The Billerud Paper Mill in Escanaba, Michigan, has closed for cleaning following an outbreak of blastomycosis fungal infections, Billerud North America announced.
The outbreak included a fatality, according to local public health officials.
“As a precautionary measure, we will temporarily idle the Escanaba Mill for up to three weeks to facilitate additional proper cleaning based on recommendations from NIOSH and other organizations, which requires larger portions of the mill to be vacant while this work is performed,” Christoph Michalski, Billerud president and CEO, said in a company statement.
According to Public Health Delta & Menominee Counties (PHDM), a contractor at the paper mill suffered a fatal blastomycosis infection, and there have been 21 confirmed cases and 76 people at the mill classified as probable cases. A probable case is a person with symptoms of blastomycosis and who has a positive antigen or antibody test. Twelve out of the 97 total cases have been hospitalized, PHDM says.
All 97 cases are either employees, contractors, or visitors of the Billerud Paper Mill.
Blastomycosis, like coccidioidomycosis (Valley Fever) and histoplasmosis, is a fungal disease that can infect anyone regardless of immune status, according to the Centers for Disease Control and Prevention (CDC). Fungal infections can progress to life-threatening pulmonary diseases and usually are acquired by inhaling fungal spores.
The CDC published its most recent surveillance report for blastomycosis, coccidioidomycosis, and histoplasmosis in August 2022, and it received 240 case reports of blastomycosis in 2019 from 5 states: Arkansas, Louisiana, Michigan, Minnesota, and Wisconsin. Minnesota and Wisconsin accounted for 75% of all cases (179).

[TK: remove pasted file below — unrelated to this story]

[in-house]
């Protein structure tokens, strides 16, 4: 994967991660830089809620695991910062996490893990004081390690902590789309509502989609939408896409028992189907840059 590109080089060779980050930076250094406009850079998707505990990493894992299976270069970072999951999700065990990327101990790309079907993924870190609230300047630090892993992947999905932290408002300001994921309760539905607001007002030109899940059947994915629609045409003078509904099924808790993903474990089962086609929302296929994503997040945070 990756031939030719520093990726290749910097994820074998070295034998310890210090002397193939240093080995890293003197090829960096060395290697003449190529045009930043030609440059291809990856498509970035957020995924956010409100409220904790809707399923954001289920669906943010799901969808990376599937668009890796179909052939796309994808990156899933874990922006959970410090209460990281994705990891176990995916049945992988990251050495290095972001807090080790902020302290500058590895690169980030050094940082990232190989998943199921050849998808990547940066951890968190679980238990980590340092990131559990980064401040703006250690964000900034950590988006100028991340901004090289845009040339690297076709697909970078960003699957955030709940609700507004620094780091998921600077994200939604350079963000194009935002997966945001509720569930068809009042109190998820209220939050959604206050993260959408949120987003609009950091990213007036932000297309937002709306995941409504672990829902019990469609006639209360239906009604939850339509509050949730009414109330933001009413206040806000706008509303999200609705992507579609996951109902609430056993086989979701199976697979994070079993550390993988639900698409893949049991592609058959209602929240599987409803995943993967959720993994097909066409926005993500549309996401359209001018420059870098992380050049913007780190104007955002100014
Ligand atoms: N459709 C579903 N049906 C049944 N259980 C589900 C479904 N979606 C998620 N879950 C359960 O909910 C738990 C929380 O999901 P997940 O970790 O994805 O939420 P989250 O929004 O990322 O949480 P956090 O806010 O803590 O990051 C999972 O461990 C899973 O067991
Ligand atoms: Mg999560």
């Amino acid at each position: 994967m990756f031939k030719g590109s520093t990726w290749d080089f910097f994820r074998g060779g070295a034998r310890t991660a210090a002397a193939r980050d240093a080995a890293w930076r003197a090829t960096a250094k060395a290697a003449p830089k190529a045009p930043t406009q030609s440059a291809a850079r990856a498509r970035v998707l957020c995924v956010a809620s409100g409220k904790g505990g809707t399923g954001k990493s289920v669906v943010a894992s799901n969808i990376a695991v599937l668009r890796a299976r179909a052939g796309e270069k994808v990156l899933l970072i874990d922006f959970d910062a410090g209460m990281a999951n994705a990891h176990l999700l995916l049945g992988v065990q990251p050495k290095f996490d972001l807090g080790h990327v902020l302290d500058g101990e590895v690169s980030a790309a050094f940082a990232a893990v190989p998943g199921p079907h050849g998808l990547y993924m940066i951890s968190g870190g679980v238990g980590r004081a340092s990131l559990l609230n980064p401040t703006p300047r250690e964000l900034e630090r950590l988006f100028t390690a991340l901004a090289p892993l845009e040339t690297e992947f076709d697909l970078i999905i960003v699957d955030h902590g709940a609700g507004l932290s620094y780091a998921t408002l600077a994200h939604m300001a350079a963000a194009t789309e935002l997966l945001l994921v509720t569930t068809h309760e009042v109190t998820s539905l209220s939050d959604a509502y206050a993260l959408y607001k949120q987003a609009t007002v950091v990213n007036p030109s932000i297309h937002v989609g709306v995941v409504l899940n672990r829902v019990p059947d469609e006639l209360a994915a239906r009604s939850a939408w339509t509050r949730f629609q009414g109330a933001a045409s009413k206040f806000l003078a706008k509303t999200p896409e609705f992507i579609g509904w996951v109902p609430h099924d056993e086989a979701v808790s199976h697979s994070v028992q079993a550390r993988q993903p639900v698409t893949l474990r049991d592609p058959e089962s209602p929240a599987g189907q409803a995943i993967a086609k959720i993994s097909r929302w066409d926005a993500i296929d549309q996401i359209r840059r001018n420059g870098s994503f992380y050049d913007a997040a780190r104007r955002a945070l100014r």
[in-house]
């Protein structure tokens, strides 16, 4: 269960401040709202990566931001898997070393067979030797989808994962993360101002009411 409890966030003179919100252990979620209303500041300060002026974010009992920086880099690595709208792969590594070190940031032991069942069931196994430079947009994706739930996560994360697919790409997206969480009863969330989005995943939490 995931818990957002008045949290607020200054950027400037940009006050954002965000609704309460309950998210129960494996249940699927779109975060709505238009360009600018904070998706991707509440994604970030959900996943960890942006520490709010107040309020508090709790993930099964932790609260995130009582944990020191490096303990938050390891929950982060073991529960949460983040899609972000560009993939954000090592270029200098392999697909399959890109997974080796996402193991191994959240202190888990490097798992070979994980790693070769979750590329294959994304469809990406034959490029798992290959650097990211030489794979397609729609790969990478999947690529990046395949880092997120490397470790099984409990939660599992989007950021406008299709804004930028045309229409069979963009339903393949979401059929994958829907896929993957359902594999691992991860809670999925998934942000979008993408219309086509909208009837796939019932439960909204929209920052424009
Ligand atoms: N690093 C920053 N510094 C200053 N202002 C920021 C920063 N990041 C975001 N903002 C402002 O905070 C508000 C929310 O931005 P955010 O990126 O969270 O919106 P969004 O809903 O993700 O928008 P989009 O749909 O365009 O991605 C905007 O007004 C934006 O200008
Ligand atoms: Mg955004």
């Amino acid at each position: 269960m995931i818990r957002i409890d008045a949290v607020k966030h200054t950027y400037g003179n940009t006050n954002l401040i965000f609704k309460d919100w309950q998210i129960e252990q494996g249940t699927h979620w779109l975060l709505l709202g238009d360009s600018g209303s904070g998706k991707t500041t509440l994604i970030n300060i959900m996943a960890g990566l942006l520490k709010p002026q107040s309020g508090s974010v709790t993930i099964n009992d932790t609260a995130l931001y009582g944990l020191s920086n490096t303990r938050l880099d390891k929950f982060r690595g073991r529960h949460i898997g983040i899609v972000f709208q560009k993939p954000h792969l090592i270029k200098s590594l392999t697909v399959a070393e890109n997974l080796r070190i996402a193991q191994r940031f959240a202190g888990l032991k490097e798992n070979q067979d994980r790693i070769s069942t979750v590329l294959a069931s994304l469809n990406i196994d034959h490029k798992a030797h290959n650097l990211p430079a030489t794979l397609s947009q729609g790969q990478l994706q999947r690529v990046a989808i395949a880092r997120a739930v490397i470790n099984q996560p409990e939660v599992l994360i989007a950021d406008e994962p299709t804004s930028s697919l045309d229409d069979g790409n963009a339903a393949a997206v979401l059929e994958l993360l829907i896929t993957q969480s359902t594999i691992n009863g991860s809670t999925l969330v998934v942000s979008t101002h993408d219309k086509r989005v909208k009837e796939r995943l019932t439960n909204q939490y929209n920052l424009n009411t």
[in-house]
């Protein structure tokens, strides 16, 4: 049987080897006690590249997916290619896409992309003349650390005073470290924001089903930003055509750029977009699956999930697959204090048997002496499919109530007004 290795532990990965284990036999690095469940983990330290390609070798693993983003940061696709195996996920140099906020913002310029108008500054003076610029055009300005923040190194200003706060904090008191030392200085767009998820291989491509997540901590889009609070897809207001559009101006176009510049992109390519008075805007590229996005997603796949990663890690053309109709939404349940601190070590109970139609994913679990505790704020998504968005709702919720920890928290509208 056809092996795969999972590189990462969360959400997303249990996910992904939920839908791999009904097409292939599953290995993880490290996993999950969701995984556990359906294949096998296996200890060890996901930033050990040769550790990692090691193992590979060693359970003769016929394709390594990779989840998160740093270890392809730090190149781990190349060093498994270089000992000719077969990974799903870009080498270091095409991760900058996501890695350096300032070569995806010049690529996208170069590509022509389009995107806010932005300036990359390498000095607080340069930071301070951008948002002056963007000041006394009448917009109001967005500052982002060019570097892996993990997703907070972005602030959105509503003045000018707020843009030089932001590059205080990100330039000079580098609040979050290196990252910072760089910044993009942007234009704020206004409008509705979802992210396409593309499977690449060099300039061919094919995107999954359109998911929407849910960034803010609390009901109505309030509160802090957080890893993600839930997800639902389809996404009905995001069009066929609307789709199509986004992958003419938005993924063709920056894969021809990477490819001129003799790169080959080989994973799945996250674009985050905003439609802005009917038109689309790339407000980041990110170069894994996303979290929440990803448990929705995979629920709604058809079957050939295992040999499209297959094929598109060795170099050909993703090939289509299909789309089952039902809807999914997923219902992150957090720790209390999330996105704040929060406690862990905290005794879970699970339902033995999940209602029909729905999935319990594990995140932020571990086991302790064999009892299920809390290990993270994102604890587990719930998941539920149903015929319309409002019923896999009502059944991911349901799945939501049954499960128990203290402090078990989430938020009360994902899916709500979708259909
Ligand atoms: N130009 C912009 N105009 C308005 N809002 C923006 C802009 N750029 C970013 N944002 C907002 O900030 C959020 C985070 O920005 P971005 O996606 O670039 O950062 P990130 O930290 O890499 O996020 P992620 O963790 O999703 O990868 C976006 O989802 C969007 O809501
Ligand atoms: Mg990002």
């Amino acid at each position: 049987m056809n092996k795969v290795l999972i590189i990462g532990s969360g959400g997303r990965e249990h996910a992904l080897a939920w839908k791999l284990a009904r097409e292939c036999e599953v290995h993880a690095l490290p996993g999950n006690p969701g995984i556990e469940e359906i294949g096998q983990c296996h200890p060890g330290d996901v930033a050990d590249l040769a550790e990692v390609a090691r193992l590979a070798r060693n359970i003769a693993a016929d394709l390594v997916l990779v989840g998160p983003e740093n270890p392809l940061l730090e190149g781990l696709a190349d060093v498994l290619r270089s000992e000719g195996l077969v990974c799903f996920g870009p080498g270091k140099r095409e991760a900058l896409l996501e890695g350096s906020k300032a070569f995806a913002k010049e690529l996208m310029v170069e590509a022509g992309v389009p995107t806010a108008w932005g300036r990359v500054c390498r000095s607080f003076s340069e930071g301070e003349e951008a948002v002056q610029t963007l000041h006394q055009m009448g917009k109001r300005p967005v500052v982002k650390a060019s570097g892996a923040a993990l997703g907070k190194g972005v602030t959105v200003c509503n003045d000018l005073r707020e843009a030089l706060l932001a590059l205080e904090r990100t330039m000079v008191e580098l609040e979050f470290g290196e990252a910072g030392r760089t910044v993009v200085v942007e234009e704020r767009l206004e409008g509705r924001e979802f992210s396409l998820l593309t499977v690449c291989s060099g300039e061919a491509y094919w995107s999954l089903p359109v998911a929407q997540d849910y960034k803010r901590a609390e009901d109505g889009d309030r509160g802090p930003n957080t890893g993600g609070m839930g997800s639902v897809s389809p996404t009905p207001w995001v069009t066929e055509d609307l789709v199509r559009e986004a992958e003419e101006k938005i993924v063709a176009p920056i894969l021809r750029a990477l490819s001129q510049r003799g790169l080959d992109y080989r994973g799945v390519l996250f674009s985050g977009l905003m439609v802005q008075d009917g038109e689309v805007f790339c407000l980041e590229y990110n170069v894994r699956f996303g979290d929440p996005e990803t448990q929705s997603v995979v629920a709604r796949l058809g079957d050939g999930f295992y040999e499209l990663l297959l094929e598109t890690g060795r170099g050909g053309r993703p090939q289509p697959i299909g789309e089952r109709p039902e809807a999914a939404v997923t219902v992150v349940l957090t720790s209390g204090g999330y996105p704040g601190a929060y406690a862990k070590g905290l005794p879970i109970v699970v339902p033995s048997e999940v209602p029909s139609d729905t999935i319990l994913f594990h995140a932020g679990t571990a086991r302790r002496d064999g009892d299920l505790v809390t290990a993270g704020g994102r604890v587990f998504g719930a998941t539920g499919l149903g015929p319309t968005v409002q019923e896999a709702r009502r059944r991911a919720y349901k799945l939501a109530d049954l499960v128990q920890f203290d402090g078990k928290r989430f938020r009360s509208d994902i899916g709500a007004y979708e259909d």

In 2022, the CDC received reports of 20,061 cases of coccidioidomycosis and reports of 1,124 cases of histoplasmosis.
The CDC’s National Institute for Occupational Safety and Health performed a health hazard evaluation at the mill and recommended that the employer:
- Continue to provide employees with N95 filtering facepiece respirators for voluntary use to minimize exposure to Blastomyces.
- Encourage employees who experience signs and symptoms, such as cough, fever, chills or night sweats, shortness of breath, poor appetite or weight loss, muscle pain, joint or bone pain, fatigue, or skin lesions, to contact a health provider for diagnosis and treatment.
- Carefully consider any activities beyond regular mill operations with the potential to disturb dirt, soil, or organic material on the mill property that may be contaminated with Blastomyces.
The institute also recommended that Billerud inspect all heating, ventilation, and air-conditioning (HVAC) systems and contract with a licensed ventilation engineer or building scientist to inspect the ductwork for evidence of water incursion and microbial growth.
According to the CDC, Blastomyces live in the environment, particularly in moist soil and decomposing organic matter like leaves and wood. The fungus mainly lives in the midwestern, south-central, and southeastern United States, particularly in areas surrounding the Ohio and Mississippi River valleys, the Great Lakes, and the Saint Lawrence River. Blastomycosis does not spread through the air between people or between people and animals, according to the CDC, but in extremely rare cases, blastomycosis has been spread through needlestick injuries, bites, or sexual contact.